Environment, Science

Controversial South Georgia Coal Ash Plan Is Off The Table

Retired educator Peggy Riggins led the fight against a plan to store coal ash in a landfill in her county.
Retired educator Peggy Riggins led the fight against a plan to store coal ash in a landfill in her county.
Credit Molly Samuel / WABE
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A controversial plan to bring tens of thousands of tons of coal ash to a landfill in South Georgia is off the table.

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Opponents of the plan, concerned about environmental risks, had been fighting the idea for more than a year, in newspaper editorials, at public hearings and in the state legislature. The Broadhurst Landfill in Wayne County announced Wednesday that it’s pulling three permit applications with the state and federal governments, and it now has no plans to bring in or store coal ash.

“I’m very grateful,” said Peggy Riggins, a Jesup resident who led the charge against the landfill’s plan.

Coal ash is what’s left over after utilities burn coal for electricity. Most power companies store it onsite at their power plants, or recycle it. But following regulations from the U.S. Environmental Protection Agency in 2015 – and after a couple disastrous spills – some utilities began looking for other places to put it. Coal ash can contain toxins including arsenic and mercury.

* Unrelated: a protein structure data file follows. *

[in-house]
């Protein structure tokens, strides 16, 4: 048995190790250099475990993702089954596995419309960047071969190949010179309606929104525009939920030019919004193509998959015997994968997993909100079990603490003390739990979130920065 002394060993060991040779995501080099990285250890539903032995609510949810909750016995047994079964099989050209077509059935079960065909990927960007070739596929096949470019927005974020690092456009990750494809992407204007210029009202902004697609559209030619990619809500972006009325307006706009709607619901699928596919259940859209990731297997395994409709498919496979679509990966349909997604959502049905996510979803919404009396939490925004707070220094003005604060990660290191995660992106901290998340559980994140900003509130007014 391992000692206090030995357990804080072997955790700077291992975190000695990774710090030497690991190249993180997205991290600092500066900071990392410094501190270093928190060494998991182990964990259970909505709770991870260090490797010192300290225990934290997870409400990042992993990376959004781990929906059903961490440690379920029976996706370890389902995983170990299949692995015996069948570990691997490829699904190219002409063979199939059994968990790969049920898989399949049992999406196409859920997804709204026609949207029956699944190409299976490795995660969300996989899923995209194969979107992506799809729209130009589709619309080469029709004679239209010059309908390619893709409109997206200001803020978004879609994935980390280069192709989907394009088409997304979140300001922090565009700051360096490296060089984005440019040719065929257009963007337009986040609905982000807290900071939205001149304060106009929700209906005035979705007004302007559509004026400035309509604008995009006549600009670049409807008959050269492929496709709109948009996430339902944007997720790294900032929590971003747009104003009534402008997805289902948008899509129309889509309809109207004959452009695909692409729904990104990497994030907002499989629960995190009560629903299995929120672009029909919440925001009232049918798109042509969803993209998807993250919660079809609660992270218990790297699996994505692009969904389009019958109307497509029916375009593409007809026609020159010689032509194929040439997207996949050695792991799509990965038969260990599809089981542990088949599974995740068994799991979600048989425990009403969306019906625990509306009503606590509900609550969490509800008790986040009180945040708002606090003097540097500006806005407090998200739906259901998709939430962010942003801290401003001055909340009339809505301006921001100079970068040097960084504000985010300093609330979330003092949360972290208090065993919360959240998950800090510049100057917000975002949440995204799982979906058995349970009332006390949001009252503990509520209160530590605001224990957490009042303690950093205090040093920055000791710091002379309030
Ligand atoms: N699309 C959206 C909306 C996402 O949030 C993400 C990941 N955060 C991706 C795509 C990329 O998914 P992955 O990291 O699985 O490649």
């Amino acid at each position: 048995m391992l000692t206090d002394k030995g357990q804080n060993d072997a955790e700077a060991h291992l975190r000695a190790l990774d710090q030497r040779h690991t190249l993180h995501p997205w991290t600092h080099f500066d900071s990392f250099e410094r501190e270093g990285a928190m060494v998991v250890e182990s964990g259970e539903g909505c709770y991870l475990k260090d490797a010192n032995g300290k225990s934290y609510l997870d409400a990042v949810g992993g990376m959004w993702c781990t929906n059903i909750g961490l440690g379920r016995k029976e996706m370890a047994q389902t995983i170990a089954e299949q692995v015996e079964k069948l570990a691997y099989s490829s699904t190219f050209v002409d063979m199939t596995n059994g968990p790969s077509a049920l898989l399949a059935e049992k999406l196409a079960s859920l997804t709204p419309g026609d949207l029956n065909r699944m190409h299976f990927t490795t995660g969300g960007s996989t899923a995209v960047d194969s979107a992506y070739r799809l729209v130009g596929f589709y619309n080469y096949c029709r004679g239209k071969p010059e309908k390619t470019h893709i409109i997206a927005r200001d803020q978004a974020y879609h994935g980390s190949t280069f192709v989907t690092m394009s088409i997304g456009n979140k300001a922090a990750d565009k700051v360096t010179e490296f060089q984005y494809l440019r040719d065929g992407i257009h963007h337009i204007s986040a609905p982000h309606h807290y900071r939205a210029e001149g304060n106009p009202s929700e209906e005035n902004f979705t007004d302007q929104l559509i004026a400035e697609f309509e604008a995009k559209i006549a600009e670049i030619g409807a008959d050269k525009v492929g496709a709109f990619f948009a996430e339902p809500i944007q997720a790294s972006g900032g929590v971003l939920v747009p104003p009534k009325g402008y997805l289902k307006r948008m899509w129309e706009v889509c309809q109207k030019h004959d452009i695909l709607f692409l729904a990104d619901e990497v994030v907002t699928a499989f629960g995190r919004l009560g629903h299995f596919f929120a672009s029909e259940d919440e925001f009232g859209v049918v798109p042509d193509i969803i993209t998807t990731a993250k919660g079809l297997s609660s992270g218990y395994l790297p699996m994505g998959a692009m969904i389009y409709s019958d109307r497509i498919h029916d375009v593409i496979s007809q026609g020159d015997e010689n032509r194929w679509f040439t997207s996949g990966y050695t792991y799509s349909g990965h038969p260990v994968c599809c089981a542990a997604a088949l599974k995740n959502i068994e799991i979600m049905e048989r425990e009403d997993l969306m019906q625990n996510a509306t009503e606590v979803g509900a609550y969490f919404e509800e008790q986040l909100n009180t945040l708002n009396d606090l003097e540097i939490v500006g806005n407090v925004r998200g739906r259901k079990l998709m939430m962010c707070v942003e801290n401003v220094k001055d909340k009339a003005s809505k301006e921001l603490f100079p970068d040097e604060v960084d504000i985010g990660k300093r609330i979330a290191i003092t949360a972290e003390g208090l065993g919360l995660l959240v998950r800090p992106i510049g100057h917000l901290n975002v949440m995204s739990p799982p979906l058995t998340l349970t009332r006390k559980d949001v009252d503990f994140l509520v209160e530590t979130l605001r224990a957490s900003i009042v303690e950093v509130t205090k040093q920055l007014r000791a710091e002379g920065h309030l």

Landfills that handle municipal waste are allowed to handle coal ash, even without permits, but a spokesman for Broadhurst said the company has decided to back off on taking in coal ash or building a rail spur that would have allowed trains to deliver it directly.

“Over the past year and a half we’ve done a lot of listening,” said Chip Lake, spokesman for the landfill, which is owned by Republic Services. “The community has been very vocal and very expressive about not wanting this material in their back yard.”

Opponents of the coal ash plan were also mounting legal opposition, said Dink NeSmith, a newspaper publisher who was one of those very vocal community members. He said they had a few teams of lawyers, and were prepared to stick with the case.

“Until the Supreme Court said, ‘Sorry guys,’ that’s where we were headed,” he said. “In my 68 years, I’ve never seen a community this upset about anything, ever.”

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